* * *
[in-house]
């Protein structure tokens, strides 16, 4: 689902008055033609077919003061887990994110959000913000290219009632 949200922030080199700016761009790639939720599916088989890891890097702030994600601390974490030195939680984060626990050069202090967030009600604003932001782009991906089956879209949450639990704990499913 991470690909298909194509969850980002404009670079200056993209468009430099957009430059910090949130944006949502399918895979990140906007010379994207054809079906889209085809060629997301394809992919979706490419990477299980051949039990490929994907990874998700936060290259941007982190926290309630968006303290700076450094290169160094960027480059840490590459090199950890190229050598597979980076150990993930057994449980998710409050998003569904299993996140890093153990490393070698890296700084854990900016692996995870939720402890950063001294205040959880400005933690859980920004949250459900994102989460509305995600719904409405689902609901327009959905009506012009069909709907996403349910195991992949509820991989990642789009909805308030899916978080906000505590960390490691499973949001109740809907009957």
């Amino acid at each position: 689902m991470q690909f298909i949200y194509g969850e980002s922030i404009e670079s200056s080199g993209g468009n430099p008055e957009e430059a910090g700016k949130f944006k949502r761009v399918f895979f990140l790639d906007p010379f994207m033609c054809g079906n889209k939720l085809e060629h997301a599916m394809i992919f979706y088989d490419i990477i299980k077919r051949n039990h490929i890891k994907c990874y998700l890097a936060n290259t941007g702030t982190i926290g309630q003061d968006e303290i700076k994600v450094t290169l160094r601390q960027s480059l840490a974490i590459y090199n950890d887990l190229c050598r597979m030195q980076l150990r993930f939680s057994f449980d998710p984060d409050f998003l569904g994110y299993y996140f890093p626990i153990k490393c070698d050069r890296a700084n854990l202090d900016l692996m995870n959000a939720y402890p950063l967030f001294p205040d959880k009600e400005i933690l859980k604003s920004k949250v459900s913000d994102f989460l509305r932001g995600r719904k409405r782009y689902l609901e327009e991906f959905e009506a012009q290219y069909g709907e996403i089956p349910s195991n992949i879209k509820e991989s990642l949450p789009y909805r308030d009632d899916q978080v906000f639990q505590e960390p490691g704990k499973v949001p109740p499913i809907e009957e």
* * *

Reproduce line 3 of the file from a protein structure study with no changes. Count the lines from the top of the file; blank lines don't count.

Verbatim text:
């Amino acid at each position: 689902m991470q690909f298909i949200y194509g969850e980002s922030i404009e670079s200056s080199g993209g468009n430099p008055e957009e430059a910090g700016k949130f944006k949502r761009v399918f895979f990140l790639d906007p010379f994207m033609c054809g079906n889209k939720l085809e060629h997301a599916m394809i992919f979706y088989d490419i990477i299980k077919r051949n039990h490929i890891k994907c990874y998700l890097a936060n290259t941007g702030t982190i926290g309630q003061d968006e303290i700076k994600v450094t290169l160094r601390q960027s480059l840490a974490i590459y090199n950890d887990l190229c050598r597979m030195q980076l150990r993930f939680s057994f449980d998710p984060d409050f998003l569904g994110y299993y996140f890093p626990i153990k490393c070698d050069r890296a700084n854990l202090d900016l692996m995870n959000a939720y402890p950063l967030f001294p205040d959880k009600e400005i933690l859980k604003s920004k949250v459900s913000d994102f989460l509305r932001g995600r719904k409405r782009y689902l609901e327009e991906f959905e009506a012009q290219y069909g709907e996403i089956p349910s195991n992949i879209k509820e991989s990642l949450p789009y909805r308030d009632d899916q978080v906000f639990q505590e960390p490691g704990k499973v949001p109740p499913i809907e009957e």